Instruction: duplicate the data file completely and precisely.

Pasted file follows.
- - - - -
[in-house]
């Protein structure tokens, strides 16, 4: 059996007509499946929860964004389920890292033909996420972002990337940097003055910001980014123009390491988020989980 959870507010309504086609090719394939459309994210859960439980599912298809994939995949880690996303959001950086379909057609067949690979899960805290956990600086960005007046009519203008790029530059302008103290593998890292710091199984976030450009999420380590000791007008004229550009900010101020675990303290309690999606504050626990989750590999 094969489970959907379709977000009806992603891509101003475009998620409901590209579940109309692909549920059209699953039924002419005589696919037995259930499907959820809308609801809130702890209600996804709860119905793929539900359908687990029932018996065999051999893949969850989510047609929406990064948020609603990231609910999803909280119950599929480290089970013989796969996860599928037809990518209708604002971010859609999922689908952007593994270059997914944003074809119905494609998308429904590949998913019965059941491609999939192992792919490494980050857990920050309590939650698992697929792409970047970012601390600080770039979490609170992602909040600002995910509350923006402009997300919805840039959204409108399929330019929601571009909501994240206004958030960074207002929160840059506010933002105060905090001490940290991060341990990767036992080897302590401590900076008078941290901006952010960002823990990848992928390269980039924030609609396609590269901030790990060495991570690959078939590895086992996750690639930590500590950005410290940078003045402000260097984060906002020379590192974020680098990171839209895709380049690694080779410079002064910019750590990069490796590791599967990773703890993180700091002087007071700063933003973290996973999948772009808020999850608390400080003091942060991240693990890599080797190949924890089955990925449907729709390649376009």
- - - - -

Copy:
[in-house]
């Protein structure tokens, strides 16, 4: 059996007509499946929860964004389920890292033909996420972002990337940097003055910001980014123009390491988020989980 959870507010309504086609090719394939459309994210859960439980599912298809994939995949880690996303959001950086379909057609067949690979899960805290956990600086960005007046009519203008790029530059302008103290593998890292710091199984976030450009999420380590000791007008004229550009900010101020675990303290309690999606504050626990989750590999 094969489970959907379709977000009806992603891509101003475009998620409901590209579940109309692909549920059209699953039924002419005589696919037995259930499907959820809308609801809130702890209600996804709860119905793929539900359908687990029932018996065999051999893949969850989510047609929406990064948020609603990231609910999803909280119950599929480290089970013989796969996860599928037809990518209708604002971010859609999922689908952007593994270059997914944003074809119905494609998308429904590949998913019965059941491609999939192992792919490494980050857990920050309590939650698992697929792409970047970012601390600080770039979490609170992602909040600002995910509350923006402009997300919805840039959204409108399929330019929601571009909501994240206004958030960074207002929160840059506010933002105060905090001490940290991060341990990767036992080897302590401590900076008078941290901006952010960002823990990848992928390269980039924030609609396609590269901030790990060495991570690959078939590895086992996750690639930590500590950005410290940078003045402000260097984060906002020379590192974020680098990171839209895709380049690694080779410079002064910019750590990069490796590791599967990773703890993180700091002087007071700063933003973290996973999948772009808020999850608390400080003091942060991240693990890599080797190949924890089955990925449907729709390649376009």